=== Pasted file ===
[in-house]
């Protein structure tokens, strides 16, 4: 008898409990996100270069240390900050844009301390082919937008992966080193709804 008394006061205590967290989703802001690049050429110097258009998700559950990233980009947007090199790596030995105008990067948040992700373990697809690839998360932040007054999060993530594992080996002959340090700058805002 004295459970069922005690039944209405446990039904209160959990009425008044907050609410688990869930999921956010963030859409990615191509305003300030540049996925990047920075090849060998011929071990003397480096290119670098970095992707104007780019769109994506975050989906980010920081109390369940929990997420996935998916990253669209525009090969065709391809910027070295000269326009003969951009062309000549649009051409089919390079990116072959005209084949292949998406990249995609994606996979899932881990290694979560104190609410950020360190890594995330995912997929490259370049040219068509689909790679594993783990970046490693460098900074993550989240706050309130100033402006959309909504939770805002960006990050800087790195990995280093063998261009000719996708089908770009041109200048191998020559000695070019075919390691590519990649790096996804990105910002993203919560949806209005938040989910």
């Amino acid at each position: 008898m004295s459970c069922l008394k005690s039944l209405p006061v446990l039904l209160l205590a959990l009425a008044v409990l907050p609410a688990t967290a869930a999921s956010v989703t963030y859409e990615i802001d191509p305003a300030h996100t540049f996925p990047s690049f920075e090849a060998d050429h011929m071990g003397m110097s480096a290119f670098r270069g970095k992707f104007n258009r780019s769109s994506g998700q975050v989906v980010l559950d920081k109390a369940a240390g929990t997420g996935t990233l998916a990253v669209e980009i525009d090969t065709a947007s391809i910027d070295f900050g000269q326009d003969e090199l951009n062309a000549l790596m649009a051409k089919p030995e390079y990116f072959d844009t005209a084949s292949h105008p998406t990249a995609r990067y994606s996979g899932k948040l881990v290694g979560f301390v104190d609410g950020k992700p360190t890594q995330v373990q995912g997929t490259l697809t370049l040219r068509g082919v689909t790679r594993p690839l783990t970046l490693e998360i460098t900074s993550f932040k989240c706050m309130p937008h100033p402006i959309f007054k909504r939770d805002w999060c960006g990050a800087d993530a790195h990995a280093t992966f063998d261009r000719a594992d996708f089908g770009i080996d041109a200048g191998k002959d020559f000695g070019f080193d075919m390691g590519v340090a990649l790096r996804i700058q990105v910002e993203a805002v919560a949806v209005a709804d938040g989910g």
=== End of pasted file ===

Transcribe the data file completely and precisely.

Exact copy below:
[in-house]
């Protein structure tokens, strides 16, 4: 008898409990996100270069240390900050844009301390082919937008992966080193709804 008394006061205590967290989703802001690049050429110097258009998700559950990233980009947007090199790596030995105008990067948040992700373990697809690839998360932040007054999060993530594992080996002959340090700058805002 004295459970069922005690039944209405446990039904209160959990009425008044907050609410688990869930999921956010963030859409990615191509305003300030540049996925990047920075090849060998011929071990003397480096290119670098970095992707104007780019769109994506975050989906980010920081109390369940929990997420996935998916990253669209525009090969065709391809910027070295000269326009003969951009062309000549649009051409089919390079990116072959005209084949292949998406990249995609994606996979899932881990290694979560104190609410950020360190890594995330995912997929490259370049040219068509689909790679594993783990970046490693460098900074993550989240706050309130100033402006959309909504939770805002960006990050800087790195990995280093063998261009000719996708089908770009041109200048191998020559000695070019075919390691590519990649790096996804990105910002993203919560949806209005938040989910």
């Amino acid at each position: 008898m004295s459970c069922l008394k005690s039944l209405p006061v446990l039904l209160l205590a959990l009425a008044v409990l907050p609410a688990t967290a869930a999921s956010v989703t963030y859409e990615i802001d191509p305003a300030h996100t540049f996925p990047s690049f920075e090849a060998d050429h011929m071990g003397m110097s480096a290119f670098r270069g970095k992707f104007n258009r780019s769109s994506g998700q975050v989906v980010l559950d920081k109390a369940a240390g929990t997420g996935t990233l998916a990253v669209e980009i525009d090969t065709a947007s391809i910027d070295f900050g000269q326009d003969e090199l951009n062309a000549l790596m649009a051409k089919p030995e390079y990116f072959d844009t005209a084949s292949h105008p998406t990249a995609r990067y994606s996979g899932k948040l881990v290694g979560f301390v104190d609410g950020k992700p360190t890594q995330v373990q995912g997929t490259l697809t370049l040219r068509g082919v689909t790679r594993p690839l783990t970046l490693e998360i460098t900074s993550f932040k989240c706050m309130p937008h100033p402006i959309f007054k909504r939770d805002w999060c960006g990050a800087d993530a790195h990995a280093t992966f063998d261009r000719a594992d996708f089908g770009i080996d041109a200048g191998k002959d020559f000695g070019f080193d075919m390691g590519v340090a990649l790096r996804i700058q990105v910002e993203a805002v919560a949806v209005a709804d938040g989910g």